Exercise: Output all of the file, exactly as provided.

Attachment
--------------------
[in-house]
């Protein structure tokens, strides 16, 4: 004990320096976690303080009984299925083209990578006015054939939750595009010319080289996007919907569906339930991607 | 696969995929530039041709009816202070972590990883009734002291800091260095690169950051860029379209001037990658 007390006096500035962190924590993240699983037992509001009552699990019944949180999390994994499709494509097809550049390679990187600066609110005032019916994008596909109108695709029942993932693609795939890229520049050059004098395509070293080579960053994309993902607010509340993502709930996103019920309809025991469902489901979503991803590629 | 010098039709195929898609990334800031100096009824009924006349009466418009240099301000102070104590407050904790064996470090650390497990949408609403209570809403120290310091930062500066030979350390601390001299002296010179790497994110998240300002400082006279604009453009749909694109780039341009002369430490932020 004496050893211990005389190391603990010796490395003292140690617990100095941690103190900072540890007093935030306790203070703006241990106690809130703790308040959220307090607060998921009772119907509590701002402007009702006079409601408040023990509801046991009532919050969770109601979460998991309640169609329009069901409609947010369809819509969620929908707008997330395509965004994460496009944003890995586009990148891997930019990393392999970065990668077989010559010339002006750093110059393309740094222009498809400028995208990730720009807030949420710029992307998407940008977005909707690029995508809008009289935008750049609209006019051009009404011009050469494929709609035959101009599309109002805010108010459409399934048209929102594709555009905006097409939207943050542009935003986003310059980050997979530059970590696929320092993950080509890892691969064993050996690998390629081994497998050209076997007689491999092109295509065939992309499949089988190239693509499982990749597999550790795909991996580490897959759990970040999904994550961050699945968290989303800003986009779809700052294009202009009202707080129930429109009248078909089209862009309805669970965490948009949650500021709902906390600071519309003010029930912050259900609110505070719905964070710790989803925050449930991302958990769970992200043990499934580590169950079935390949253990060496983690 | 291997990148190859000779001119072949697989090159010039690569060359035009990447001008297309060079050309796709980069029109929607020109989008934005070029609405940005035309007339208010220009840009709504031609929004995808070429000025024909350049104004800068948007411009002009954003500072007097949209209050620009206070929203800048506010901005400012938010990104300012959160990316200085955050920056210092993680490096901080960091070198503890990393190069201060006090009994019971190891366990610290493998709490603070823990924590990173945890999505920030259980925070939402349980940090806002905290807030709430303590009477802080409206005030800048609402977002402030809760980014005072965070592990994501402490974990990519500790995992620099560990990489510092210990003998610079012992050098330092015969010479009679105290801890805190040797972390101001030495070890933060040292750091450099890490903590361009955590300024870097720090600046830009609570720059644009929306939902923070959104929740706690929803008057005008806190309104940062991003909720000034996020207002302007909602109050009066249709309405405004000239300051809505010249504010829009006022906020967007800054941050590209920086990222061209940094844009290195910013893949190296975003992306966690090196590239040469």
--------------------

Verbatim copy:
[in-house]
């Protein structure tokens, strides 16, 4: 004990320096976690303080009984299925083209990578006015054939939750595009010319080289996007919907569906339930991607 | 696969995929530039041709009816202070972590990883009734002291800091260095690169950051860029379209001037990658 007390006096500035962190924590993240699983037992509001009552699990019944949180999390994994499709494509097809550049390679990187600066609110005032019916994008596909109108695709029942993932693609795939890229520049050059004098395509070293080579960053994309993902607010509340993502709930996103019920309809025991469902489901979503991803590629 | 010098039709195929898609990334800031100096009824009924006349009466418009240099301000102070104590407050904790064996470090650390497990949408609403209570809403120290310091930062500066030979350390601390001299002296010179790497994110998240300002400082006279604009453009749909694109780039341009002369430490932020 004496050893211990005389190391603990010796490395003292140690617990100095941690103190900072540890007093935030306790203070703006241990106690809130703790308040959220307090607060998921009772119907509590701002402007009702006079409601408040023990509801046991009532919050969770109601979460998991309640169609329009069901409609947010369809819509969620929908707008997330395509965004994460496009944003890995586009990148891997930019990393392999970065990668077989010559010339002006750093110059393309740094222009498809400028995208990730720009807030949420710029992307998407940008977005909707690029995508809008009289935008750049609209006019051009009404011009050469494929709609035959101009599309109002805010108010459409399934048209929102594709555009905006097409939207943050542009935003986003310059980050997979530059970590696929320092993950080509890892691969064993050996690998390629081994497998050209076997007689491999092109295509065939992309499949089988190239693509499982990749597999550790795909991996580490897959759990970040999904994550961050699945968290989303800003986009779809700052294009202009009202707080129930429109009248078909089209862009309805669970965490948009949650500021709902906390600071519309003010029930912050259900609110505070719905964070710790989803925050449930991302958990769970992200043990499934580590169950079935390949253990060496983690 | 291997990148190859000779001119072949697989090159010039690569060359035009990447001008297309060079050309796709980069029109929607020109989008934005070029609405940005035309007339208010220009840009709504031609929004995808070429000025024909350049104004800068948007411009002009954003500072007097949209209050620009206070929203800048506010901005400012938010990104300012959160990316200085955050920056210092993680490096901080960091070198503890990393190069201060006090009994019971190891366990610290493998709490603070823990924590990173945890999505920030259980925070939402349980940090806002905290807030709430303590009477802080409206005030800048609402977002402030809760980014005072965070592990994501402490974990990519500790995992620099560990990489510092210990003998610079012992050098330092015969010479009679105290801890805190040797972390101001030495070890933060040292750091450099890490903590361009955590300024870097720090600046830009609570720059644009929306939902923070959104929740706690929803008057005008806190309104940062991003909720000034996020207002302007909602109050009066249709309405405004000239300051809505010249504010829009006022906020967007800054941050590209920086990222061209940094844009290195910013893949190296975003992306966690090196590239040469």